Greta Thunberg goes on trial over Stockholm protest

Greta Thunberg, the Swedish climate activist who inspired the “Fridays for Future” movement, was ordered to pay 6,000 Swedish crowns ($550, €512) by a Stockholm court on  Wednesday.

Thunberg was accused of ignoring police orders to leave two protests in front of Sweden’s Parliament in March calling for action to be taken against climate change.

What did Thunberg say in court?

The activist was being charged with two counts of civil disobedience. She has denied the charges in court.

She told the judge she refused to move because “there was a (climate) emergency and there still is. And in an emergency, we all have a duty to act.”

“The current laws protect the extractive industries instead of protecting people and the planet, which is what I believe should be the case,” the 21-year-old activist said leaving the courtroom.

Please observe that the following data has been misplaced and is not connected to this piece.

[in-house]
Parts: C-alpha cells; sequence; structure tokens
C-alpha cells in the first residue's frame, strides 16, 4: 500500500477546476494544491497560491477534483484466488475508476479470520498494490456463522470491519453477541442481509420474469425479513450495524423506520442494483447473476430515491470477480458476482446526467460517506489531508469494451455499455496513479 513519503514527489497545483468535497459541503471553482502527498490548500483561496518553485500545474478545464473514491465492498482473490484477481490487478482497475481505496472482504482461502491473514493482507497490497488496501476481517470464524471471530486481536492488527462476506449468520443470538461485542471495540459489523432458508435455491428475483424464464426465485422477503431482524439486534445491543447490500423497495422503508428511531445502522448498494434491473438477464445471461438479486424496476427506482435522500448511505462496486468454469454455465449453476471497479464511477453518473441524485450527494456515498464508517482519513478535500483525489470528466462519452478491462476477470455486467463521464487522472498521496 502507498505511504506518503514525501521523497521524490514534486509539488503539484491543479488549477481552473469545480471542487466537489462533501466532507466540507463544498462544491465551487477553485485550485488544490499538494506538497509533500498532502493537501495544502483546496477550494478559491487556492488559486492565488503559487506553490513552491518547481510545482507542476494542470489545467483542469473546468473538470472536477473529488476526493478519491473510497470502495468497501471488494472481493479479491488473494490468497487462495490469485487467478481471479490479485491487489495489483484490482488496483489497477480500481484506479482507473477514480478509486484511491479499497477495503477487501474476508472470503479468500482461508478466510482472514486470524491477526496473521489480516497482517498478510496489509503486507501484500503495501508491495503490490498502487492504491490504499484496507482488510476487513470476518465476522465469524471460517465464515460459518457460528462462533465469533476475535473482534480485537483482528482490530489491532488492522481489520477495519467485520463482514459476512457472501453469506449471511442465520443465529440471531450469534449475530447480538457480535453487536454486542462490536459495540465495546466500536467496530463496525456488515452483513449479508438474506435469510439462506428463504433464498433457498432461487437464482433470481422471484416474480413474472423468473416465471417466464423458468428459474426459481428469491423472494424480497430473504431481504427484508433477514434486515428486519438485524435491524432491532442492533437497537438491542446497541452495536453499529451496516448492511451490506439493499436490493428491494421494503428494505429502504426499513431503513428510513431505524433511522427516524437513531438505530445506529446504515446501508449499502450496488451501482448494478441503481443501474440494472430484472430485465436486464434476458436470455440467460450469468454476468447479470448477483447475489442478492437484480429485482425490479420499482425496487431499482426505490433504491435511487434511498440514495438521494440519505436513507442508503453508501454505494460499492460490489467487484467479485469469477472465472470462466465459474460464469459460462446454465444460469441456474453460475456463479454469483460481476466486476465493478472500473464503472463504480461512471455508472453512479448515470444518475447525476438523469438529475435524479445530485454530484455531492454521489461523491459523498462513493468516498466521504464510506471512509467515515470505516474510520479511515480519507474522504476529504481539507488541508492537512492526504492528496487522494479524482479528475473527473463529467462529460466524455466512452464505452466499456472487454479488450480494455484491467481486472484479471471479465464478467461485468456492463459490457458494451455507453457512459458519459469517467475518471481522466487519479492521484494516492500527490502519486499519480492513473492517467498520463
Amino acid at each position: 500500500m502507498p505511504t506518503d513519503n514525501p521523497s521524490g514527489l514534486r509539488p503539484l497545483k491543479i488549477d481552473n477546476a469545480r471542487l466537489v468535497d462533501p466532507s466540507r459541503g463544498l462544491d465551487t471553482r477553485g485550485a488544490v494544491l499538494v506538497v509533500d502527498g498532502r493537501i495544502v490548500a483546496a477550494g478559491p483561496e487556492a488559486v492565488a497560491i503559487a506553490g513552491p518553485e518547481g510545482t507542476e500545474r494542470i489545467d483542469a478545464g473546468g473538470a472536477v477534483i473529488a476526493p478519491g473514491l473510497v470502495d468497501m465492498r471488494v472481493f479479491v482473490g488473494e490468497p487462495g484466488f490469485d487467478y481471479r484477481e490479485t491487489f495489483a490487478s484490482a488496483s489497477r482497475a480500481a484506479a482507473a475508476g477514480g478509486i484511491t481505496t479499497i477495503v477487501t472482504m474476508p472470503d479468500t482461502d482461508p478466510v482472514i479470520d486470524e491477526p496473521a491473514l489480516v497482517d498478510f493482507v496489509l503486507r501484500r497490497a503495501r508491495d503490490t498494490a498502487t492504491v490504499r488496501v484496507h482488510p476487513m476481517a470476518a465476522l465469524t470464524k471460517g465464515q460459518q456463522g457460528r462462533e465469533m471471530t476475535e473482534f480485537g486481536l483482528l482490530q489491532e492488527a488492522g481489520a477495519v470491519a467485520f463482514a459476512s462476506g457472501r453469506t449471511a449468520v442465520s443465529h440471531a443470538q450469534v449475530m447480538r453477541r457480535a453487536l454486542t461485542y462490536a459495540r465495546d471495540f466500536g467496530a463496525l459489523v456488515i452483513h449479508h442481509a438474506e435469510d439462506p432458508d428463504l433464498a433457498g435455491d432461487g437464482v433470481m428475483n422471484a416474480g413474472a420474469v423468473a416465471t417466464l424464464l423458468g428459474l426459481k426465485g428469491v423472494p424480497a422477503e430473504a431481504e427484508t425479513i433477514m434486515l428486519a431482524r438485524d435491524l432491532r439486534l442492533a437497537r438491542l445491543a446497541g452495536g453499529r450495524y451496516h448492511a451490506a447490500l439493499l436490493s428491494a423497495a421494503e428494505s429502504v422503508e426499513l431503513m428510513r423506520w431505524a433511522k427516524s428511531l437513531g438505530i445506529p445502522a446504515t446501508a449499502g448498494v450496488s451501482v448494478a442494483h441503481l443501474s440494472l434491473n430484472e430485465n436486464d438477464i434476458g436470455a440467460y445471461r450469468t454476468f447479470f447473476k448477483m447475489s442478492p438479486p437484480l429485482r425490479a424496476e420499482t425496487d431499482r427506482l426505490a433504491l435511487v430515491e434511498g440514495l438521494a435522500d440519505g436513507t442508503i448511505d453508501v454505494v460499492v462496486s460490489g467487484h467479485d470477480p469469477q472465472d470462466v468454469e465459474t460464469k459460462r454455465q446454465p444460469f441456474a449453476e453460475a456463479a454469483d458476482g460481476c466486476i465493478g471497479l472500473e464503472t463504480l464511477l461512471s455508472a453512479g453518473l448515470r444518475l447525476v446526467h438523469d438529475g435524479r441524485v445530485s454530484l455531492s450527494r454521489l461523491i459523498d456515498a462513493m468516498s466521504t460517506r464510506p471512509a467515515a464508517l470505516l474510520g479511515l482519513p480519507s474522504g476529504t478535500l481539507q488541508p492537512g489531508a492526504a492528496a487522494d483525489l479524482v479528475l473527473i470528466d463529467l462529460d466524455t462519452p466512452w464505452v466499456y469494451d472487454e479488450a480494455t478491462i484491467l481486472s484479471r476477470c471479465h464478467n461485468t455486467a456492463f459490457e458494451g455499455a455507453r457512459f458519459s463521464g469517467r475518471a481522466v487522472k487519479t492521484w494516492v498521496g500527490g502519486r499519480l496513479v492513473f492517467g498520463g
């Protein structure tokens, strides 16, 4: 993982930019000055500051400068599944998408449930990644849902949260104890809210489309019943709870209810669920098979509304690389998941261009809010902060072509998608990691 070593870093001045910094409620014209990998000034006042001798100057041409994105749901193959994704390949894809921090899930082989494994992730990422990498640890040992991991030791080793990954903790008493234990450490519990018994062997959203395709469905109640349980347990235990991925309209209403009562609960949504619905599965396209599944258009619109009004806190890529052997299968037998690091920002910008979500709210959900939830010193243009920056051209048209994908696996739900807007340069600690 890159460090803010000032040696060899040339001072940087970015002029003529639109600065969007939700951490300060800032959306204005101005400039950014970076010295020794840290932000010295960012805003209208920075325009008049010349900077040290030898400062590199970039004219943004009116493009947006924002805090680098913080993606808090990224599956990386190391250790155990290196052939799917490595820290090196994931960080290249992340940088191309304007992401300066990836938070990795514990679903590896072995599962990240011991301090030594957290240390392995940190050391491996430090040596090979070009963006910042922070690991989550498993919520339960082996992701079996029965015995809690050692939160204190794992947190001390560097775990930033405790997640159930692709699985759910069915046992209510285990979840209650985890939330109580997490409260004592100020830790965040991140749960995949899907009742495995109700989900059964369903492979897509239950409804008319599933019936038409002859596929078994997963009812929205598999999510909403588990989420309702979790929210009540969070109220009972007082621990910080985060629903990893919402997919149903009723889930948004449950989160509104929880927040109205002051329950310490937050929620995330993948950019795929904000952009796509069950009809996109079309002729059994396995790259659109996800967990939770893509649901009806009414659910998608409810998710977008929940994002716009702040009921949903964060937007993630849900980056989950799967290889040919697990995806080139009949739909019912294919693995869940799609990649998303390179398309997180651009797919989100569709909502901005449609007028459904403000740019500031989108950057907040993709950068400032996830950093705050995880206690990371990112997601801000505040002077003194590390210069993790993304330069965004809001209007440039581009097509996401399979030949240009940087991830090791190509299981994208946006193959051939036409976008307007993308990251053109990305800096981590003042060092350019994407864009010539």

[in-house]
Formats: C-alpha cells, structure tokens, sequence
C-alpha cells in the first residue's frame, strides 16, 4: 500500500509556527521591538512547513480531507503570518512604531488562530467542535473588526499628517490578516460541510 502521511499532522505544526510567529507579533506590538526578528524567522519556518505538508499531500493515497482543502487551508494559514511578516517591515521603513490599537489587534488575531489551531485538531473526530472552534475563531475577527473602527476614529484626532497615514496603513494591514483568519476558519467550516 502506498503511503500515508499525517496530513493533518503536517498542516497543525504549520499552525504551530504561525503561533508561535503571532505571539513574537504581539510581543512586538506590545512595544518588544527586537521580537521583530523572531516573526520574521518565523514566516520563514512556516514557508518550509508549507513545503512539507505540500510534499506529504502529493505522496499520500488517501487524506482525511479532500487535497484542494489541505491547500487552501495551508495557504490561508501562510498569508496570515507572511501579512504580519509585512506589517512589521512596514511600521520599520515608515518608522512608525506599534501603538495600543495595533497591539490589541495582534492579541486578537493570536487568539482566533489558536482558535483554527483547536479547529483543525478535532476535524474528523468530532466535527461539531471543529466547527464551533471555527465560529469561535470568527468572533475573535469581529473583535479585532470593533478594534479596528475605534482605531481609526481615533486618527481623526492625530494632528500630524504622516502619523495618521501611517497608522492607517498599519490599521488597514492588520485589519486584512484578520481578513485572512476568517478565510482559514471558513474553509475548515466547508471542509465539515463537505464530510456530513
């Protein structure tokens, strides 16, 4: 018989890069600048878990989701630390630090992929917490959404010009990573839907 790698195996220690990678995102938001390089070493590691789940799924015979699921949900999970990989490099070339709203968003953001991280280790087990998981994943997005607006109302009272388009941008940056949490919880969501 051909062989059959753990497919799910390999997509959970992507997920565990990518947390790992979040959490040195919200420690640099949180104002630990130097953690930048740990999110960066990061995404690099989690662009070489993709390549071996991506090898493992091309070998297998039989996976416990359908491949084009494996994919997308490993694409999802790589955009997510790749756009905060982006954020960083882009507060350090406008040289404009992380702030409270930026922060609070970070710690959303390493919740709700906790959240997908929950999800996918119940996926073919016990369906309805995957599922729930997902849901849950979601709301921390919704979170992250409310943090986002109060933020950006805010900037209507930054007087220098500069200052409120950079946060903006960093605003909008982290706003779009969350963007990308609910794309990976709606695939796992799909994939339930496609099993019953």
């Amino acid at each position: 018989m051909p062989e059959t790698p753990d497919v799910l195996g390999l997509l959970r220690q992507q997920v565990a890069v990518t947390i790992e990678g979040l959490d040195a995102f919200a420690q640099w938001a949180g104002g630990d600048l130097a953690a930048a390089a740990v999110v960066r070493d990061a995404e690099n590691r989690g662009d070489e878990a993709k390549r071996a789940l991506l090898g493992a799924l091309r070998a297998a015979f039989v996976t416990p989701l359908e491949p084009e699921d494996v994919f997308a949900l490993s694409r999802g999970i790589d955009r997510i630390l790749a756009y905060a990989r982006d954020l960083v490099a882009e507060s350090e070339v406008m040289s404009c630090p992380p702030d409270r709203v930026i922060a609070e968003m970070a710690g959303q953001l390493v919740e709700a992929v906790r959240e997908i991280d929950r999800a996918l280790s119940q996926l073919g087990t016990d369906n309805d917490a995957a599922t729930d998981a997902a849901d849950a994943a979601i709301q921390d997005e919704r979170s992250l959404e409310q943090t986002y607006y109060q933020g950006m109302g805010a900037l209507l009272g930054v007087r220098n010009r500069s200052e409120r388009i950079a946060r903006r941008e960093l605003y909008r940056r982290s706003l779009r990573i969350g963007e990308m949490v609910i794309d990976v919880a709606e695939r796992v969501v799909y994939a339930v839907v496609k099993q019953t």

What happened during March protests?

Thunberg, 21, took part in a dayslong series of protests in March which included the main entrance to the parliament building being blocked several times.

Police bodily removed the activist from the scene on March 12 and 14 after she refused to leave the area as ordered. 

Politicians were still able to enter the building via side entrances.

Thunberg has already been fined twice by Swedish courts for civil disobedience at climate protests.

The “Fridays for Future” movement came into being after Thunberg, then aged just 15, skipped school on a Friday in August 2018 to stage a protest outside the Swedish Parliament, holding a sign that read “Skolstrejk för klimatet” (“School strike for climate”).

Millions of school pupils around the world have since followed her example, justifying their absence from school by emphasizing the vital importance of taking action to halt the global warming endangering the liveability of Earth.

tj/dj (AFP, EFE)